Nasty niff reassurance for Felixstowe
EVEN though they kicked up a stink about it, many families feared Felixstowe's nasty niff was here to stay.Residents of the resort's seafront area have been bracing themselves for its return this summer, sniffing each morning for the pungent pong which invades homes and clings to carpets, curtains, clothes and furniture.
EVEN though they kicked up a stink about it, many families feared Felixstowe's nasty niff was here to stay.
Residents of the resort's seafront area have been bracing themselves for its return this summer, sniffing each morning for the pungent pong which invades homes and clings to carpets, curtains, clothes and furniture.
But today Anglian Water finally cleared the air over the sewage smell – and said it hoped it would never return.
Final tests are being carried out on a new odour-eating system to cure the resort of its BO and the company is hoping for the sweet smell of success.
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It has spent hundreds of thousands of pounds trying to stop the smell which has pervaded the town in warm weather for the past four years since the £15 million Clearwater sewage treatment scheme was completed.
It found what it believes is the answer last year, but then there was a delay in installing the equipment after the contractors doing the work went bust.
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An AW spokeswoman said today that the work had now been completed and the machinery is being commissioned.
"It's up and running and just being put through its final tests. We are very pleased with it and hopefully residents will notice a difference in the coming months – or rather they won't notice the smell," she said.
"It is a major investment for Felixstowe and we hope it will benefit all our customers in the town and stop the odour problems once and for all."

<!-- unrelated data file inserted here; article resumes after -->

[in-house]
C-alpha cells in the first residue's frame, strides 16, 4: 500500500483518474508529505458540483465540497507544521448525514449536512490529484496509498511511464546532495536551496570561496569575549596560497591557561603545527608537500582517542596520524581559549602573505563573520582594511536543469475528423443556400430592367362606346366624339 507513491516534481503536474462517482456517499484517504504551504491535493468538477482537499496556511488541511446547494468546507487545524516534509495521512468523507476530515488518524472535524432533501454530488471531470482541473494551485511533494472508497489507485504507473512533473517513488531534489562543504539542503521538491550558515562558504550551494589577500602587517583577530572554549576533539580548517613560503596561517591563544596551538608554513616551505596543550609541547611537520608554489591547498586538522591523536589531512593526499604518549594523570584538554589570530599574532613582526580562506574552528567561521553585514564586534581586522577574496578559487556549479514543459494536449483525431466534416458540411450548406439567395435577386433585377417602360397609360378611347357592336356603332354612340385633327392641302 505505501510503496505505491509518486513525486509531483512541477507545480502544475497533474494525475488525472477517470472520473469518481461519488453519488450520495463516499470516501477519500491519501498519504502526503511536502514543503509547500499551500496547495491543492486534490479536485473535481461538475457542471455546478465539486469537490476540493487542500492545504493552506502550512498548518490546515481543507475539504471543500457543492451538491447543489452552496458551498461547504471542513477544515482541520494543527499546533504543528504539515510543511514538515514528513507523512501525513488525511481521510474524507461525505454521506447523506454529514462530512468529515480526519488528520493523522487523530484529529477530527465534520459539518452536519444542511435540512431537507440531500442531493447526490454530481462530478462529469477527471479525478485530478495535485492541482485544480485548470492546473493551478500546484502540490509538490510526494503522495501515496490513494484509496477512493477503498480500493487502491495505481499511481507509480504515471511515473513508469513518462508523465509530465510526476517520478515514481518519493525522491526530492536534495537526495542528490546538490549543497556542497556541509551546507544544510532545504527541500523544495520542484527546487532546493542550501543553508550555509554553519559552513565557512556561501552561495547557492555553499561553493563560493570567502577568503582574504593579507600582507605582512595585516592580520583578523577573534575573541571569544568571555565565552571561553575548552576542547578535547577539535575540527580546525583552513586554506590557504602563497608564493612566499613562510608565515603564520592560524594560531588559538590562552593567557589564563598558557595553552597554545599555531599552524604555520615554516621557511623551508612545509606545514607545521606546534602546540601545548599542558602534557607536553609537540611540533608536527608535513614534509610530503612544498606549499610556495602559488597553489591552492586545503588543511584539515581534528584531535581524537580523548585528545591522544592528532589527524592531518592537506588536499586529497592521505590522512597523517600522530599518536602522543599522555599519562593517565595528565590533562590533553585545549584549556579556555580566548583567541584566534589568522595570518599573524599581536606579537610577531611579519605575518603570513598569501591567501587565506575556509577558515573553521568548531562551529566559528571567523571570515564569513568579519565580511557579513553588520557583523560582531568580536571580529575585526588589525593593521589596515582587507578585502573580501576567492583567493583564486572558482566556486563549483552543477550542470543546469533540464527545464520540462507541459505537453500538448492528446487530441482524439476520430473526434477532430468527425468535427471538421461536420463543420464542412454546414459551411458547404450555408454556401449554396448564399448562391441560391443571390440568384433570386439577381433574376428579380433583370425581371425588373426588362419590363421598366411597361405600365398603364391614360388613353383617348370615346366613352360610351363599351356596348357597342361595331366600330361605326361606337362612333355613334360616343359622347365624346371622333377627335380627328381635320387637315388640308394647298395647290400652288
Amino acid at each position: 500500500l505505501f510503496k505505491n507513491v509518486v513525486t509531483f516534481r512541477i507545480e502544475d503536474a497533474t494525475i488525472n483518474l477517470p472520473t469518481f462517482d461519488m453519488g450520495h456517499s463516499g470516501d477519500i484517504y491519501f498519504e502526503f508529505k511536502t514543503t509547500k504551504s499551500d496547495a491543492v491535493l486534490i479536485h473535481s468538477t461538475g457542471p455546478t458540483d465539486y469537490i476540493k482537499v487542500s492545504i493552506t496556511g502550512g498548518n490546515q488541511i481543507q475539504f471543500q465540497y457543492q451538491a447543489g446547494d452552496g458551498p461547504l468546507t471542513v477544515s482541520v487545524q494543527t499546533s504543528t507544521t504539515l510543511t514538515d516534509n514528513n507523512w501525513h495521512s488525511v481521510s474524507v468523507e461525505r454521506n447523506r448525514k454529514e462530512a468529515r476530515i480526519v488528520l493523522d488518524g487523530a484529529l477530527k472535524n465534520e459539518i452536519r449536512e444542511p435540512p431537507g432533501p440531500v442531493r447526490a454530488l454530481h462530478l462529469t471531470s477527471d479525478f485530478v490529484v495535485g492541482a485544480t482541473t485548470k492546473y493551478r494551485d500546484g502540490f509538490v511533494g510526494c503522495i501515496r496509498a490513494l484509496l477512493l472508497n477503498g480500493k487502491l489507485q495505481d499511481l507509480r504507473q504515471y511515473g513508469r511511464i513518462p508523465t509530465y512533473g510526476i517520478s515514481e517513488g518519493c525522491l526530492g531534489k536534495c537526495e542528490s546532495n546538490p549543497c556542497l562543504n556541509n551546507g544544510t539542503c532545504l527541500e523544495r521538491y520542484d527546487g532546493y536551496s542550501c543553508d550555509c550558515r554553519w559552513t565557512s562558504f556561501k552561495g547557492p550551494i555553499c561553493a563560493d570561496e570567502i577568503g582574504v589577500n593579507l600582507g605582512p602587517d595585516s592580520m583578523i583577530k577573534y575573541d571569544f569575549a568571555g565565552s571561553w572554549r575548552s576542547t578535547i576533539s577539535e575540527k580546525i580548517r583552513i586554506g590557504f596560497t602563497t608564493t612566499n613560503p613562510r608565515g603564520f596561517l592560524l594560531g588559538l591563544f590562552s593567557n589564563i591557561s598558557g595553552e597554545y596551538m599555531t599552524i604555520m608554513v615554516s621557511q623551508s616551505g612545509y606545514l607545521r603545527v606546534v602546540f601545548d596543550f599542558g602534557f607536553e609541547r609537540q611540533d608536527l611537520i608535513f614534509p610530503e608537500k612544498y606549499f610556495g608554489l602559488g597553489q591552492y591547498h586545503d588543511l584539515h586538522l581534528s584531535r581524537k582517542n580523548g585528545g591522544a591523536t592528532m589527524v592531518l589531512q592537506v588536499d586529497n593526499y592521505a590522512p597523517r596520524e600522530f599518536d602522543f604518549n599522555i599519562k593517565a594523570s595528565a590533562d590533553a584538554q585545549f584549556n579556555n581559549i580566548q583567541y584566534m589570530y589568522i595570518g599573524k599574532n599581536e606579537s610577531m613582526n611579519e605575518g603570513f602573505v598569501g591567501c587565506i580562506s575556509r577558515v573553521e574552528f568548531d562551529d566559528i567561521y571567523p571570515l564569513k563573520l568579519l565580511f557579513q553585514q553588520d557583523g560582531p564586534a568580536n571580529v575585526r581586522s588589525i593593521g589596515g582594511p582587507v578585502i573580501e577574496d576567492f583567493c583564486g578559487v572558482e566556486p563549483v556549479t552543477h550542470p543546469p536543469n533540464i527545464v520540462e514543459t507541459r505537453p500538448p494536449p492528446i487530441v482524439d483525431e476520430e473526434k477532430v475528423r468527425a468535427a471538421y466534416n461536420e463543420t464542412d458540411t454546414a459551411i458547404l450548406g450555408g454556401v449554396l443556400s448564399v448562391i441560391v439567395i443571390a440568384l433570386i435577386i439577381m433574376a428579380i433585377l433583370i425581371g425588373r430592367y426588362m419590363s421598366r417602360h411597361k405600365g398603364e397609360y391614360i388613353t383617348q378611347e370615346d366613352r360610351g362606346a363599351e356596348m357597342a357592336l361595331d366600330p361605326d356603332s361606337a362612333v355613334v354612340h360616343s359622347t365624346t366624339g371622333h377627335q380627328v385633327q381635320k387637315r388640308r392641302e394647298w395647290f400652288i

Felixstowe mayor elect Doreen Savage said: "I know they have done everything possible to stop this smell and I just hope it is successful this time.
"The smell has been absolutely awful at times. Let's hope we can look forward to nice clean smelling air in our town from now on."
Suffolk Coastal council's environmental health department received many complaints about the smell and staff worked with AW to identify the specific measures needed at the treatment works in Walton Avenue.
Previous action included installing a £100,000 bio-scrubber which released bacteria into the sewage to destroy the smells, but this failed.
The worst affected areas of town were the seafront, Coronation Estate and part of Cavendish Park when the wind is in the wrong direction.
Residents complained that the smell was so strong they could not have windows open in hot weather when the problem was at its worst.
With two caravan sites just yards from the sewage works holidaymakers also complained about the smell and there had been fears people would boycott the town because of the stench.
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